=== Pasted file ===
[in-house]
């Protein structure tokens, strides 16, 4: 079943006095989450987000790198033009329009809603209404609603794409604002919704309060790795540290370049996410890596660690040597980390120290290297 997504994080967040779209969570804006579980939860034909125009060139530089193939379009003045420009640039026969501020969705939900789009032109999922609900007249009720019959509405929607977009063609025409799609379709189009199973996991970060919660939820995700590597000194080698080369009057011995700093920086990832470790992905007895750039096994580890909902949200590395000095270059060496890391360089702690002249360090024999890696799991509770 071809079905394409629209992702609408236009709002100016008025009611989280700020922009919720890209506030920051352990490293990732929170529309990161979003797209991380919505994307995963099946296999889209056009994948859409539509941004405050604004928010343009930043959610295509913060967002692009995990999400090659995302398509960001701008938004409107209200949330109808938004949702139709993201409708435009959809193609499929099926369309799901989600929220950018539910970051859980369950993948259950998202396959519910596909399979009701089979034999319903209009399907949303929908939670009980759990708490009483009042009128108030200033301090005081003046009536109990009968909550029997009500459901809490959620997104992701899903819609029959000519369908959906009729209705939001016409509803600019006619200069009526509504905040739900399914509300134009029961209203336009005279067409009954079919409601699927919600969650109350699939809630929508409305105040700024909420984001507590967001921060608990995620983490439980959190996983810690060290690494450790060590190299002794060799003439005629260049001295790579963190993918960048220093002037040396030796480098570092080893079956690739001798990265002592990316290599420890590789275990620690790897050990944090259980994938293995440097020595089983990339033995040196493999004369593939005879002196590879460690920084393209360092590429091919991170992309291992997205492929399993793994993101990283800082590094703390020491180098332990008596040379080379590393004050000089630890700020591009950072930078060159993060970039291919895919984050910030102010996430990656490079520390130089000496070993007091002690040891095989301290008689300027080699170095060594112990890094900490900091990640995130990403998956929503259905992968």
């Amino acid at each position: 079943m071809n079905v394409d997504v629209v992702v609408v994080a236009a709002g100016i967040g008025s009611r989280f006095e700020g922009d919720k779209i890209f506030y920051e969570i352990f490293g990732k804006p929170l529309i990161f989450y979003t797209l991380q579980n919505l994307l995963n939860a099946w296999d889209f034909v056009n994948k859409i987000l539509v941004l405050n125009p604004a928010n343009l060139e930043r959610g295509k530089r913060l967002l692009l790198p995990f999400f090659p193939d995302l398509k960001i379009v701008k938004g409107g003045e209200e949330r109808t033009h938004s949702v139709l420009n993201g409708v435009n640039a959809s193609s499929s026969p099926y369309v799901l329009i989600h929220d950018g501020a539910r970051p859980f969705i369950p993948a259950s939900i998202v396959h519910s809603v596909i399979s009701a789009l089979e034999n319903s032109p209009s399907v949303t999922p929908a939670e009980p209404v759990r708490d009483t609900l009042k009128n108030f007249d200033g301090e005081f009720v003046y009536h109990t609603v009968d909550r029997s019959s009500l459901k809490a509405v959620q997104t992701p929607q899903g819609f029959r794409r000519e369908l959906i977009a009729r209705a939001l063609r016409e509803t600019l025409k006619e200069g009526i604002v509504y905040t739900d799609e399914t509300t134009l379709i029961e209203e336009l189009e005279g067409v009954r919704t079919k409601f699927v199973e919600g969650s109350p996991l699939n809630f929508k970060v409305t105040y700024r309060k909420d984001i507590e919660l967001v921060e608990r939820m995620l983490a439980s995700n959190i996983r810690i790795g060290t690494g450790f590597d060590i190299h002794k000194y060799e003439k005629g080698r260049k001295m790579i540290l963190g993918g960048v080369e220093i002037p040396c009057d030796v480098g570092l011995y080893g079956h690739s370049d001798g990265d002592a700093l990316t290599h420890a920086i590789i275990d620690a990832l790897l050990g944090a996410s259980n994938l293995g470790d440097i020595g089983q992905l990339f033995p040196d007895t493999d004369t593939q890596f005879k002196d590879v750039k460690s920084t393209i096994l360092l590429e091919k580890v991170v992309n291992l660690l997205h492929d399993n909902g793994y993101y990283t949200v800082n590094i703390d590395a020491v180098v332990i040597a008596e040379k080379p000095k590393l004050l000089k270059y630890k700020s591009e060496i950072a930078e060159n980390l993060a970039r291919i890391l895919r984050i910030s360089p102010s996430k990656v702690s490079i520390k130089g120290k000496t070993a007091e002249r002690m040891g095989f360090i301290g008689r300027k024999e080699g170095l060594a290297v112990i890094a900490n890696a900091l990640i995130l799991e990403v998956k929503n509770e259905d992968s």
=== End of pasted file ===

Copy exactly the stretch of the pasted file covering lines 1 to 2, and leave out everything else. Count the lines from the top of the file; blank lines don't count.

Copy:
[in-house]
């Protein structure tokens, strides 16, 4: 079943006095989450987000790198033009329009809603209404609603794409604002919704309060790795540290370049996410890596660690040597980390120290290297 997504994080967040779209969570804006579980939860034909125009060139530089193939379009003045420009640039026969501020969705939900789009032109999922609900007249009720019959509405929607977009063609025409799609379709189009199973996991970060919660939820995700590597000194080698080369009057011995700093920086990832470790992905007895750039096994580890909902949200590395000095270059060496890391360089702690002249360090024999890696799991509770 071809079905394409629209992702609408236009709002100016008025009611989280700020922009919720890209506030920051352990490293990732929170529309990161979003797209991380919505994307995963099946296999889209056009994948859409539509941004405050604004928010343009930043959610295509913060967002692009995990999400090659995302398509960001701008938004409107209200949330109808938004949702139709993201409708435009959809193609499929099926369309799901989600929220950018539910970051859980369950993948259950998202396959519910596909399979009701089979034999319903209009399907949303929908939670009980759990708490009483009042009128108030200033301090005081003046009536109990009968909550029997009500459901809490959620997104992701899903819609029959000519369908959906009729209705939001016409509803600019006619200069009526509504905040739900399914509300134009029961209203336009005279067409009954079919409601699927919600969650109350699939809630929508409305105040700024909420984001507590967001921060608990995620983490439980959190996983810690060290690494450790060590190299002794060799003439005629260049001295790579963190993918960048220093002037040396030796480098570092080893079956690739001798990265002592990316290599420890590789275990620690790897050990944090259980994938293995440097020595089983990339033995040196493999004369593939005879002196590879460690920084393209360092590429091919991170992309291992997205492929399993793994993101990283800082590094703390020491180098332990008596040379080379590393004050000089630890700020591009950072930078060159993060970039291919895919984050910030102010996430990656490079520390130089000496070993007091002690040891095989301290008689300027080699170095060594112990890094900490900091990640995130990403998956929503259905992968």